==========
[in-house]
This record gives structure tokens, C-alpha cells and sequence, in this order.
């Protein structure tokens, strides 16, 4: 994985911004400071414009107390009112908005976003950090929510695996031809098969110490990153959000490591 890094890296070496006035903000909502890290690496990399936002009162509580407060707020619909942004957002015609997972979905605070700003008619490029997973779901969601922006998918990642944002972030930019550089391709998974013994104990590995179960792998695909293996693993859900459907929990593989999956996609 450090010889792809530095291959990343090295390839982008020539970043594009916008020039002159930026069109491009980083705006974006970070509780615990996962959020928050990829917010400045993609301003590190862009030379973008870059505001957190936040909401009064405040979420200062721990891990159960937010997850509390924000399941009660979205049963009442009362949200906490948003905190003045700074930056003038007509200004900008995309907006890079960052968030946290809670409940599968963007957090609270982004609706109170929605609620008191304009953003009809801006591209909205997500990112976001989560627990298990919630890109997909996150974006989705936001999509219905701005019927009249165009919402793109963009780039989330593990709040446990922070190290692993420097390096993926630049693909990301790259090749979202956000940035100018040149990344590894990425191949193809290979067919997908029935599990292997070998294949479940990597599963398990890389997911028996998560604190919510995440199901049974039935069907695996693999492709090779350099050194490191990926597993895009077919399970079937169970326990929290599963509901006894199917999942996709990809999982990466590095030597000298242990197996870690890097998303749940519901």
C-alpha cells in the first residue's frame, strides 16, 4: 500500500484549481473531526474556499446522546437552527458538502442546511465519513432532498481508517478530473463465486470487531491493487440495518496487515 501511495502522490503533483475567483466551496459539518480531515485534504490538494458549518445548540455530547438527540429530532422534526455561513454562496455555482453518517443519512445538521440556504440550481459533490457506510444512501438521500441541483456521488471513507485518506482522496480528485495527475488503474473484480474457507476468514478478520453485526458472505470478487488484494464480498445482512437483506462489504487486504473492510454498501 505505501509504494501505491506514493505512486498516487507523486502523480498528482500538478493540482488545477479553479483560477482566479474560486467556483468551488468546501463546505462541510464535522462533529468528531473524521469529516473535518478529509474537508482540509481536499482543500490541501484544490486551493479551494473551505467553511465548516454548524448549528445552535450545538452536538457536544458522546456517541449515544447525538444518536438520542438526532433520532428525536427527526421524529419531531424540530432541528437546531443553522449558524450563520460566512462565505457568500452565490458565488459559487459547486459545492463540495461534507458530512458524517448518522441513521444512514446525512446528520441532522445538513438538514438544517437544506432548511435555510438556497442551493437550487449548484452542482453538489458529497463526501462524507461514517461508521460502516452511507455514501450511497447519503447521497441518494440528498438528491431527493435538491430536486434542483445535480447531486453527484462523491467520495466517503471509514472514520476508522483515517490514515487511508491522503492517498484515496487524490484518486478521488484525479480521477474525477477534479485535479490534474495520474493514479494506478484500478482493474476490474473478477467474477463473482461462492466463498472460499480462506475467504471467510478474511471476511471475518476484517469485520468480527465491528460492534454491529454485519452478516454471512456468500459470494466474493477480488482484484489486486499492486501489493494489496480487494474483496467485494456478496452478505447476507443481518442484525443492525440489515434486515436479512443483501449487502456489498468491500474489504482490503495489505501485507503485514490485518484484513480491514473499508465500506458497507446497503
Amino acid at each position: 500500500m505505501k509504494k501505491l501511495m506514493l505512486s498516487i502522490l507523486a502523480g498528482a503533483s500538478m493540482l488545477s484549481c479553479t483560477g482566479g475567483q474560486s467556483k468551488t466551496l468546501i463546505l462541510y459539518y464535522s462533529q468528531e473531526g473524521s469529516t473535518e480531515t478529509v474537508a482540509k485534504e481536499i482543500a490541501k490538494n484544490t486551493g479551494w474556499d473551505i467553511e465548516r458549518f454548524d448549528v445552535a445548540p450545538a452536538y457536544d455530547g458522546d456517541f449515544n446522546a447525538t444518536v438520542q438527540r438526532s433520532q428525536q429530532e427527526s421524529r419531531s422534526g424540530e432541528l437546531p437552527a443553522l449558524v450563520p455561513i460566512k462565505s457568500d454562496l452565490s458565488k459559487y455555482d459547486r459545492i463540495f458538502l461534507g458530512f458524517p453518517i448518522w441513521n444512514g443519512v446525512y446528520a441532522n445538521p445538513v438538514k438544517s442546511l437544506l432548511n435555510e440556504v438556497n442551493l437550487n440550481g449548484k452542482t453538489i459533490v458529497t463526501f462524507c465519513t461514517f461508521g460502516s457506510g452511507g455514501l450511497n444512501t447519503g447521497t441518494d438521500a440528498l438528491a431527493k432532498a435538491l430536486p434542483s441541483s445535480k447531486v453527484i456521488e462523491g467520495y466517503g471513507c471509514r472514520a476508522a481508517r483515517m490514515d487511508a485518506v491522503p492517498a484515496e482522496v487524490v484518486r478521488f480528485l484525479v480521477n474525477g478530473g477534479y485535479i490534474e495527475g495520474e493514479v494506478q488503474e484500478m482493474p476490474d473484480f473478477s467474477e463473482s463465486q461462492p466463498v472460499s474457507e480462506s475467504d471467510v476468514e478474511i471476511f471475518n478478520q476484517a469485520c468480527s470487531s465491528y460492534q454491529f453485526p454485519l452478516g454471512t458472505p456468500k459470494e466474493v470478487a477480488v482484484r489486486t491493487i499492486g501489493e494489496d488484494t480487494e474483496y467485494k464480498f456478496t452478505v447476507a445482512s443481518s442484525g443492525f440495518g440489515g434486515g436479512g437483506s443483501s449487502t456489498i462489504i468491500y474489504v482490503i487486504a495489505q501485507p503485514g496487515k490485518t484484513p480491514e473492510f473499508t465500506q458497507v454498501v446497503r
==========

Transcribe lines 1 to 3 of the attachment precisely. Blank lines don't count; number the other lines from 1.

[in-house]
This record gives structure tokens, C-alpha cells and sequence, in this order.
């Protein structure tokens, strides 16, 4: 994985911004400071414009107390009112908005976003950090929510695996031809098969110490990153959000490591 890094890296070496006035903000909502890290690496990399936002009162509580407060707020619909942004957002015609997972979905605070700003008619490029997973779901969601922006998918990642944002972030930019550089391709998974013994104990590995179960792998695909293996693993859900459907929990593989999956996609 450090010889792809530095291959990343090295390839982008020539970043594009916008020039002159930026069109491009980083705006974006970070509780615990996962959020928050990829917010400045993609301003590190862009030379973008870059505001957190936040909401009064405040979420200062721990891990159960937010997850509390924000399941009660979205049963009442009362949200906490948003905190003045700074930056003038007509200004900008995309907006890079960052968030946290809670409940599968963007957090609270982004609706109170929605609620008191304009953003009809801006591209909205997500990112976001989560627990298990919630890109997909996150974006989705936001999509219905701005019927009249165009919402793109963009780039989330593990709040446990922070190290692993420097390096993926630049693909990301790259090749979202956000940035100018040149990344590894990425191949193809290979067919997908029935599990292997070998294949479940990597599963398990890389997911028996998560604190919510995440199901049974039935069907695996693999492709090779350099050194490191990926597993895009077919399970079937169970326990929290599963509901006894199917999942996709990809999982990466590095030597000298242990197996870690890097998303749940519901």